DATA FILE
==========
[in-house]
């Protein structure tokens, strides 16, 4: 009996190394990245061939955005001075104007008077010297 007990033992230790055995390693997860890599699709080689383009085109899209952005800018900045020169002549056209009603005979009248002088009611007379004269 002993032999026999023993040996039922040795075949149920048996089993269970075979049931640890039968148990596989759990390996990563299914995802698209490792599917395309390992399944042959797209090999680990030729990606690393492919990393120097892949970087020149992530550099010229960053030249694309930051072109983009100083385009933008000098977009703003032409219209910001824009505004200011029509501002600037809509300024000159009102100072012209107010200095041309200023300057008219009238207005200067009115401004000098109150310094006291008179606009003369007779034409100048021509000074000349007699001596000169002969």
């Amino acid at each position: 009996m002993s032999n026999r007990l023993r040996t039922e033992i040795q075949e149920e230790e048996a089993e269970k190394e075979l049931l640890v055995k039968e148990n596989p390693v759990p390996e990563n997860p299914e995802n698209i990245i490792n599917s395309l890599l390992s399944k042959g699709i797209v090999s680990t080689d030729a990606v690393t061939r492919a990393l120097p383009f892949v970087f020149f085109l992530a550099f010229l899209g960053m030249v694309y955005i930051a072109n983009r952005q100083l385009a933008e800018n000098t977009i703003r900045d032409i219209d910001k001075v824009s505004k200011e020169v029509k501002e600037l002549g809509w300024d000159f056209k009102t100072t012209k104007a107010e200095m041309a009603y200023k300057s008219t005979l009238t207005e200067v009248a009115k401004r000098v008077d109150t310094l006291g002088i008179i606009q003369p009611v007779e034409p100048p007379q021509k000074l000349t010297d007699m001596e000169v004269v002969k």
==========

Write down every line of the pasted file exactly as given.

[in-house]
């Protein structure tokens, strides 16, 4: 009996190394990245061939955005001075104007008077010297 007990033992230790055995390693997860890599699709080689383009085109899209952005800018900045020169002549056209009603005979009248002088009611007379004269 002993032999026999023993040996039922040795075949149920048996089993269970075979049931640890039968148990596989759990390996990563299914995802698209490792599917395309390992399944042959797209090999680990030729990606690393492919990393120097892949970087020149992530550099010229960053030249694309930051072109983009100083385009933008000098977009703003032409219209910001824009505004200011029509501002600037809509300024000159009102100072012209107010200095041309200023300057008219009238207005200067009115401004000098109150310094006291008179606009003369007779034409100048021509000074000349007699001596000169002969």
């Amino acid at each position: 009996m002993s032999n026999r007990l023993r040996t039922e033992i040795q075949e149920e230790e048996a089993e269970k190394e075979l049931l640890v055995k039968e148990n596989p390693v759990p390996e990563n997860p299914e995802n698209i990245i490792n599917s395309l890599l390992s399944k042959g699709i797209v090999s680990t080689d030729a990606v690393t061939r492919a990393l120097p383009f892949v970087f020149f085109l992530a550099f010229l899209g960053m030249v694309y955005i930051a072109n983009r952005q100083l385009a933008e800018n000098t977009i703003r900045d032409i219209d910001k001075v824009s505004k200011e020169v029509k501002e600037l002549g809509w300024d000159f056209k009102t100072t012209k104007a107010e200095m041309a009603y200023k300057s008219t005979l009238t207005e200067v009248a009115k401004r000098v008077d109150t310094l006291g002088i008179i606009q003369p009611v007779e034409p100048p007379q021509k000074l000349t010297d007699m001596e000169v004269v002969k």